The five-speed transmission is great – and massively better than the manual box in the 2017 Sentra NISMO I tested prior to this Pulsar. Even laden with the turbo, intercooler, air con, a sunroof and the all-wheel drive system, this Nissan tips the scales at a lithe 1,200 kilos. Even though there’s a lot going mechanically, but this GTI-R offers up a wide swath of high-fidelity feedback to the pilot, and it all adds to the Nissan’s charm.
I loved my Volkswagen GTIs and loved driving EF Civic Sis of that era, but something like this Pulsar would have made me pack up and move to Japan.
The clutch does have some heft to it, as it does have to handle over two hundred pounds-feet of torque, and the feel out of the clutch pedal lets you know precisely how it’s engaged. Gearing is unnaturally perfect, engineered and seamlessly suited to its enthusiastic character. At every moment, the GTI-R feels eager and thoroughly responsive. It’s such a contrast to modern cars that it makes everything produced since the turn of the century feel numb by comparison.
The Pulsar’s seats are supportive and comfortable, but the placement of the seat relative to the wheel, pedals, and shifter is a bit off, and I could never find the ideal seating position. To be fair, I’m not shaped like a typical Japanese male from the 1990s, either. Thankfully, the tiny size of the Pulsar combined with its relatively large windows makes visibility tops, even for modern standards.
At the time, the Pulsar GTI-R was said to accelerate from zero to sixty in five seconds flat and top out at a respectable 200 kilometres per hour, despite the speedo only going to one-ninety. In contrast, my Mark II Volkswagen GTI would top two hundred with sixty percent of the Nissan’s power, which suggests that maximum velocity was dictated by gearing.
It should come as no surprise that the GTI-R was developed as a homologation car for Group A rally competition, an analogue to today’s WRC. Most of these Pulsars were produced in similar trim to this car, with power windows, air conditioning and a sunroof. There was also a very trick NISMO version available for purchase in extremely limited numbers. You’d stand a better chance of finding a needle in a haystack than finding a Pulsar GTI-R NISMO for sale.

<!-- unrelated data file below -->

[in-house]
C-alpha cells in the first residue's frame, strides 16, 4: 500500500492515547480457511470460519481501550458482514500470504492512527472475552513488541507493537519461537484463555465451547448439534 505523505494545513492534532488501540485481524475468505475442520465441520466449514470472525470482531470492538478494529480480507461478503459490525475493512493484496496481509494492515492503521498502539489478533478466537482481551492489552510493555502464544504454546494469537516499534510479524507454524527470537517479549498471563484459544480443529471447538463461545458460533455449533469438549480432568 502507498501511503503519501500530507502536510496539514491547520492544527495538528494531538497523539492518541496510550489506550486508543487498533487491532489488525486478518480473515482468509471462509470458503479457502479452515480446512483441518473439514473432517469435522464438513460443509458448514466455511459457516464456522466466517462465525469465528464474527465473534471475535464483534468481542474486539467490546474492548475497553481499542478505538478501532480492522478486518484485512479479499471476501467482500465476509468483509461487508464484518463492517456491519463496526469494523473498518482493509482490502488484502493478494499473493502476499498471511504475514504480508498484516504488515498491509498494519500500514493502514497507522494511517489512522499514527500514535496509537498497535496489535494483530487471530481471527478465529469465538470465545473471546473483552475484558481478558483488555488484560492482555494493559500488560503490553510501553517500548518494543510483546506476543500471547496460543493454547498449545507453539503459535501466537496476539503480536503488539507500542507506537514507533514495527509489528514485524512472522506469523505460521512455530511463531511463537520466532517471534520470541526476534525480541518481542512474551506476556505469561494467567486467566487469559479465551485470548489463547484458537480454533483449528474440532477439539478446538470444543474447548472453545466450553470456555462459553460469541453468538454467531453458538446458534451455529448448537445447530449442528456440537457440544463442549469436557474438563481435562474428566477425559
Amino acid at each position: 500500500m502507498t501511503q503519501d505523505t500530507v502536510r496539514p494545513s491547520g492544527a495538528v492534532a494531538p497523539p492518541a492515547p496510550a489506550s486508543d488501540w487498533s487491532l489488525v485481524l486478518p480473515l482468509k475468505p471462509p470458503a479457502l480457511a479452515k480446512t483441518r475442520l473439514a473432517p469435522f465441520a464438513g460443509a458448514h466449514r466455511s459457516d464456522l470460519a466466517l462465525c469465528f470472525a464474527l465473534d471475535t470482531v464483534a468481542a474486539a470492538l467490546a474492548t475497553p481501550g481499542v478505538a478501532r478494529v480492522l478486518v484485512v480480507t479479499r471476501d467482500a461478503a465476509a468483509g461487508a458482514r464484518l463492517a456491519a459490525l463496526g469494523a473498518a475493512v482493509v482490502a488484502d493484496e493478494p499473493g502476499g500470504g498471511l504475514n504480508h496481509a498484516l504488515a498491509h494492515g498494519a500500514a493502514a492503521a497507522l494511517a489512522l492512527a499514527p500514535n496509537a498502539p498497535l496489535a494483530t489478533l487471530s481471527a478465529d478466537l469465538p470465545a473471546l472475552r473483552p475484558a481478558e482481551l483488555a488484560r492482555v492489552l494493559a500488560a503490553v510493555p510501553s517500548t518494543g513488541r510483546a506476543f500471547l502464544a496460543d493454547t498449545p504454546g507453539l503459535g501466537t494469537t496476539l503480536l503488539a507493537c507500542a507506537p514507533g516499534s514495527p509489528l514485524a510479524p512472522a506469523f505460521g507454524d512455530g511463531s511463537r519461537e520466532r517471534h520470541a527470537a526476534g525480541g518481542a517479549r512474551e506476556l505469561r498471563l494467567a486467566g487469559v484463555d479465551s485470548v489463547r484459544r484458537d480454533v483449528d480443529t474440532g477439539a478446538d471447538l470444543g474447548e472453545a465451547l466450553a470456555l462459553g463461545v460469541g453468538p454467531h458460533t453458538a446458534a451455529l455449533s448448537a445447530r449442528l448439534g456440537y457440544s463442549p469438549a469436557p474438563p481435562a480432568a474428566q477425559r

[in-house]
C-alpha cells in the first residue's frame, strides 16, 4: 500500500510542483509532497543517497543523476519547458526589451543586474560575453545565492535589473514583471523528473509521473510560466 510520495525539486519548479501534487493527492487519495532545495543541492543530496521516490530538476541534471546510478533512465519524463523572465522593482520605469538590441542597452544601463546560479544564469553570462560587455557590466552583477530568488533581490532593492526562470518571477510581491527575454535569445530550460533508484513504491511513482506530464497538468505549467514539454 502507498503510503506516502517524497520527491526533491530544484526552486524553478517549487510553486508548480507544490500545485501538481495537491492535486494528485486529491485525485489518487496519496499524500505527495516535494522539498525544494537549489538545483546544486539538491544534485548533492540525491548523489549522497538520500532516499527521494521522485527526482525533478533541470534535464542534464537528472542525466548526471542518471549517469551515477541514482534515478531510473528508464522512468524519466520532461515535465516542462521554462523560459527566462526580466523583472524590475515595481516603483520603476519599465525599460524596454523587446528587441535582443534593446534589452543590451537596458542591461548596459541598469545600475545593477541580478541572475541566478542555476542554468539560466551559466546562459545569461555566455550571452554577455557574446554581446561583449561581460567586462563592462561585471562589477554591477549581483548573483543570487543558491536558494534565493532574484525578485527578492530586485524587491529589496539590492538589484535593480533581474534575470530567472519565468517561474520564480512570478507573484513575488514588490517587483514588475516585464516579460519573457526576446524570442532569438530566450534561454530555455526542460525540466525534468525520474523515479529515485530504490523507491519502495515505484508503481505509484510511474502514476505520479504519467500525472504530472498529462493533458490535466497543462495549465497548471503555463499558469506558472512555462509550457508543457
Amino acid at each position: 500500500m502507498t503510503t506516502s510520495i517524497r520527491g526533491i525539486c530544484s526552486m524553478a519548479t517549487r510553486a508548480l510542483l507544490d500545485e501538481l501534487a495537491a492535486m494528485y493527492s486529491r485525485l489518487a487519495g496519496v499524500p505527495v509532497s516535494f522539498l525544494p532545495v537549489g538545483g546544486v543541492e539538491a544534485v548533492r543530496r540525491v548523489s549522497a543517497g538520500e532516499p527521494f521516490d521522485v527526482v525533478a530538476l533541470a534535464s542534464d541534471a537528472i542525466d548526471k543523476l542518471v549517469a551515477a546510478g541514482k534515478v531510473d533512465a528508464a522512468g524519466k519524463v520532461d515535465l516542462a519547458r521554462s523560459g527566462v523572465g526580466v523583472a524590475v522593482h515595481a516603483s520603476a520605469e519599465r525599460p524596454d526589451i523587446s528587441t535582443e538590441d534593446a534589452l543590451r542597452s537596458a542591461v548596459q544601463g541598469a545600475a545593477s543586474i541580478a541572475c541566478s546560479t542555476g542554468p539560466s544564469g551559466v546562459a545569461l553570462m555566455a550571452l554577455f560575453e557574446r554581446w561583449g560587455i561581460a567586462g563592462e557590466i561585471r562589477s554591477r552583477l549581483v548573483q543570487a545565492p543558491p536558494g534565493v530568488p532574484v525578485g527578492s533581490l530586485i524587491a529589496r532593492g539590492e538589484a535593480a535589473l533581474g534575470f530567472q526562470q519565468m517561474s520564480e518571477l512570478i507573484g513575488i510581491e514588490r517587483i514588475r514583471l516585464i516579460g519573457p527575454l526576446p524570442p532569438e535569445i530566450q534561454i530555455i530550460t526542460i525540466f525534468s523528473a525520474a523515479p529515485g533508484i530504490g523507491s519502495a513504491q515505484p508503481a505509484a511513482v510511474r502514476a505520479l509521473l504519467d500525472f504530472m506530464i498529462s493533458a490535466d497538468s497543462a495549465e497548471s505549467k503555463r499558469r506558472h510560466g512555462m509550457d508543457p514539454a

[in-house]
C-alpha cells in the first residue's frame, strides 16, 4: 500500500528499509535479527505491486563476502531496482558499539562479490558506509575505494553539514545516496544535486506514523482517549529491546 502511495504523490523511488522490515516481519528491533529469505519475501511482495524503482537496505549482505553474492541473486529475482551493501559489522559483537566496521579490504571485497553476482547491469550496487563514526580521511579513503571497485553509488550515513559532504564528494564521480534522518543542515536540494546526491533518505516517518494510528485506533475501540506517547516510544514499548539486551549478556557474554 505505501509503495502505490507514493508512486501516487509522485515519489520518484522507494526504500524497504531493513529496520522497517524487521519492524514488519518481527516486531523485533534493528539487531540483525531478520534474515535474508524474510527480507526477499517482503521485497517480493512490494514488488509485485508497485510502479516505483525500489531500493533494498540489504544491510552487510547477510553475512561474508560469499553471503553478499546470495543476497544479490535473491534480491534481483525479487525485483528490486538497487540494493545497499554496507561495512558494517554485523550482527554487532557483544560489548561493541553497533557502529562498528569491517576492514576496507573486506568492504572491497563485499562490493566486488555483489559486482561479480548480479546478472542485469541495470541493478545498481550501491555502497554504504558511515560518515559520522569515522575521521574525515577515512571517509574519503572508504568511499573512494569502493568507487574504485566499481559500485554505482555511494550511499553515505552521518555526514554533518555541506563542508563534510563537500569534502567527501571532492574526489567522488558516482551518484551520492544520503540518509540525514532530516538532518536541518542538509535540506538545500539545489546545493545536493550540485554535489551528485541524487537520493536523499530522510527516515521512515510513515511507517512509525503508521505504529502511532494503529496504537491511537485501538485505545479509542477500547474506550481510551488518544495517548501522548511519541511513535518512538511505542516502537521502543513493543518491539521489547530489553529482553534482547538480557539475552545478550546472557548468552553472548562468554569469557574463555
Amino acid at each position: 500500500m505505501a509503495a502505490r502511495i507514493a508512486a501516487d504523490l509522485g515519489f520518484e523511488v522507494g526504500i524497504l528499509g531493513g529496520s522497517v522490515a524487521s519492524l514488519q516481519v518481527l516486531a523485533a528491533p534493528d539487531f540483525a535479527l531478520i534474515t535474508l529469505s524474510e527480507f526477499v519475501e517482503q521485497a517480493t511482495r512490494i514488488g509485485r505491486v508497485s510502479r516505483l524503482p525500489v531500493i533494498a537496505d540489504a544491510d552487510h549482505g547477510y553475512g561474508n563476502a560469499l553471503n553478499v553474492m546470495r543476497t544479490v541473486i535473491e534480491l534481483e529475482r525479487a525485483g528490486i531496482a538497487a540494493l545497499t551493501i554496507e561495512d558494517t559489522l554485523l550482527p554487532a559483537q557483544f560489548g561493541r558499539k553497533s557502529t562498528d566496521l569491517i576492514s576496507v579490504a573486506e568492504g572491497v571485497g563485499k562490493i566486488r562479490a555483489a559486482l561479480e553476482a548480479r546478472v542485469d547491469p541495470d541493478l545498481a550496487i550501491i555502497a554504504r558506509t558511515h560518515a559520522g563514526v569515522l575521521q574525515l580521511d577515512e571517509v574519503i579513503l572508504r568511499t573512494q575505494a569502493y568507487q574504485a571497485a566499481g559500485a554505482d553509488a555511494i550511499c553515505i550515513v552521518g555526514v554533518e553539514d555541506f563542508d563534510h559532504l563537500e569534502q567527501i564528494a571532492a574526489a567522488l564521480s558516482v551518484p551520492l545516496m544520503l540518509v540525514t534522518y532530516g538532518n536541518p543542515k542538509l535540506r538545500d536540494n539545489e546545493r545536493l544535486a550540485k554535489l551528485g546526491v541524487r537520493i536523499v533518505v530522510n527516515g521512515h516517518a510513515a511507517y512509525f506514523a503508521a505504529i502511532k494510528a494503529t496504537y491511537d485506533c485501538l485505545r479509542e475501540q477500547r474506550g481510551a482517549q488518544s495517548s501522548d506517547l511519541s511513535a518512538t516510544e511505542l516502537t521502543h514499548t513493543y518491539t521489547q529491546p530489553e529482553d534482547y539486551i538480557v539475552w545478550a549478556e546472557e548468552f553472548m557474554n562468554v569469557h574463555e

Experiencing this vintage Nissan leads me to think that it would have been astounding to have piloted this GTI-R at the time it was produced. I loved my Volkswagen GTIs and loved driving EF Civic Sis of that era, but something like this Pulsar would have made me pack up and move to Japan.
The real question is, does it satisfy my expectations from Gran Turismo? Well, the GTI-R sure is quick, it’s got plenty of grip, and seems pretty easy to hustle, just like the virtual one. However, it’s the quality of its feedback that makes me think I’d gladly sacrifice the power and speed of modern cars for more of that great road feel.
Indeed, the old adage of never meeting your heroes doesn’t apply here, but unless I get some laps with it on the Autumn Ring Mini, I can’t be entirely certain.
1990 Nissan Pulsar GTI-R
BODY STYLE: Three-door hatchback
DRIVE METHOD: Front engine, all-wheel-drive, five-speed manual transmission
ENGINE: 2.0-litre, turbocharged, in-line four cylinder (227 hp, 210 lb/ft of torque)
CARGO CAPACITY: modest; remember, it’s a tiny car
FUEL ECONOMY: (Premium) Approximately 15 l/100km in mixed driving
WEB SITE: altanissan.com
DISCLOSURE: The test of this vintage Nissan Pulsar GTI-R was graciously provided by the excellent folks at Alta Nissan of Woodbridge, Ontario, who keep this hot hatch running like a top.